If a parent won't pay the support they owe, the other parent is in a bind. They must go through the court to have the support order enforced. Of course, this does take time. In the event that the other parent isn't working or is evasive in other ways, it can still be difficult to obtain support.

Changing your child's school after divorce: Factors that matter

When you and your spouse divorce, one of the things you might need to consider is changing your child's school. Both of you may find that you need to move to a new home or apartment due to downsizing after divorce, for example, and you'll need to work out how to continue to manage your custody plan and keep your child in school.

Sometimes, staying in the same school isn't possible. For example, you might take a job in a nearby district, but your ex-spouse might take a higher job offer an hour away. In that case, you may need to talk about several things to determine who should have custody during the school year.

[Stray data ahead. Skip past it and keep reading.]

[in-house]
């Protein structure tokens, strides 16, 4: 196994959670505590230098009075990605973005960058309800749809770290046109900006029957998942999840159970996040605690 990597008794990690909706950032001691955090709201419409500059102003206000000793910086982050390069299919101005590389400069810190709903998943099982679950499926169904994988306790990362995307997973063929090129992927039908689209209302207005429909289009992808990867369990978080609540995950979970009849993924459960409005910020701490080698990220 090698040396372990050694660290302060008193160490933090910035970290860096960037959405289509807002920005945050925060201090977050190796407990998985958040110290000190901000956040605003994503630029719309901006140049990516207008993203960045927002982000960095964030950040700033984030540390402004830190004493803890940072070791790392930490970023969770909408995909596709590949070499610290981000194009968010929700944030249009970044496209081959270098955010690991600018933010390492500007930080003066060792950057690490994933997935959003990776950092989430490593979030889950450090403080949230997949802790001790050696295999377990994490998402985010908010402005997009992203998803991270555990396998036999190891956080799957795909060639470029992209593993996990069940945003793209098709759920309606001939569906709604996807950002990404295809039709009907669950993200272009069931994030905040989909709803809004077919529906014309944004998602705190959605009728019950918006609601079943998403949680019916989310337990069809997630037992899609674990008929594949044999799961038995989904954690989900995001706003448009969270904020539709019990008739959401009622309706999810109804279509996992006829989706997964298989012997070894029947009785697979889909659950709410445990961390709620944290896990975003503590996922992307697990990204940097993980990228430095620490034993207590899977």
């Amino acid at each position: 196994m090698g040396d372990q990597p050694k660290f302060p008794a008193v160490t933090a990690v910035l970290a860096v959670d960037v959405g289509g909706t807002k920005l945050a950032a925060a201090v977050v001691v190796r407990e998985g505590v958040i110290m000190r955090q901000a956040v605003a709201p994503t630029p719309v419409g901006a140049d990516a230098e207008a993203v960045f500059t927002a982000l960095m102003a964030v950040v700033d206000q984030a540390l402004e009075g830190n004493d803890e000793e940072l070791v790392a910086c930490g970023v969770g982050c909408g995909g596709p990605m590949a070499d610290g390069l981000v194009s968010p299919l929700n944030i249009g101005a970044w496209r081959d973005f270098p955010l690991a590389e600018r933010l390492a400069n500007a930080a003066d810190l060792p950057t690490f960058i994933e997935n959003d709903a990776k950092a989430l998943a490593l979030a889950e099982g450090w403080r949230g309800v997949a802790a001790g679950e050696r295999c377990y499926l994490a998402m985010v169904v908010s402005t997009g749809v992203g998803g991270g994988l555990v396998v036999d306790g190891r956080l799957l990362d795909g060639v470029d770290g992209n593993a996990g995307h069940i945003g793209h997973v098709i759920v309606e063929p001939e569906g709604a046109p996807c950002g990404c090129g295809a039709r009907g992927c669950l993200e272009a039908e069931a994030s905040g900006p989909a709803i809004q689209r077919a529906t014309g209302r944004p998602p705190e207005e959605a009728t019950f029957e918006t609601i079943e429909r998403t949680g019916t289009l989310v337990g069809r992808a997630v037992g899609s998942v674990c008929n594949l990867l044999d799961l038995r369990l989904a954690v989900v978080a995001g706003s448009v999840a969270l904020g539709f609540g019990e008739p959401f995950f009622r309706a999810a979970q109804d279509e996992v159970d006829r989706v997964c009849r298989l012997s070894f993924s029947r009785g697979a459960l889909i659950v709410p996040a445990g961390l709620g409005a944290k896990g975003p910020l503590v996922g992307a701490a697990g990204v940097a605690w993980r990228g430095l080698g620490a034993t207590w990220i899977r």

Prepare in advance to make your divorce easier

Divorce isn't right for everyone, and before you choose to divorce, you have to make sure you're positive that it's what you want. Many people feel that divorce is the only option to make their lives better, but there are some questions you need to consider before you file your divorce petition.

To start with, you should ask yourself if you are financially stable enough to go through the divorce. Do you have your own savings, bank accounts or credit cards to help you get through the divorce if your shared accounts are locked? Do you have somewhere to go or a place to live if you suggest a divorce to your spouse? You need to prepare far in advance if a divorce is what you want, or you could find yourself strapped for cash and struggling to get by.

Effective parenting in your post-divorce family

While divorce is often a heart-wrenching process, it may be the best option for you, your spouse and your children. Still, divorce may take a toll on your kids’ emotional wellbeing. By focusing on being a good parent, you help your kids adjust to a new way of life.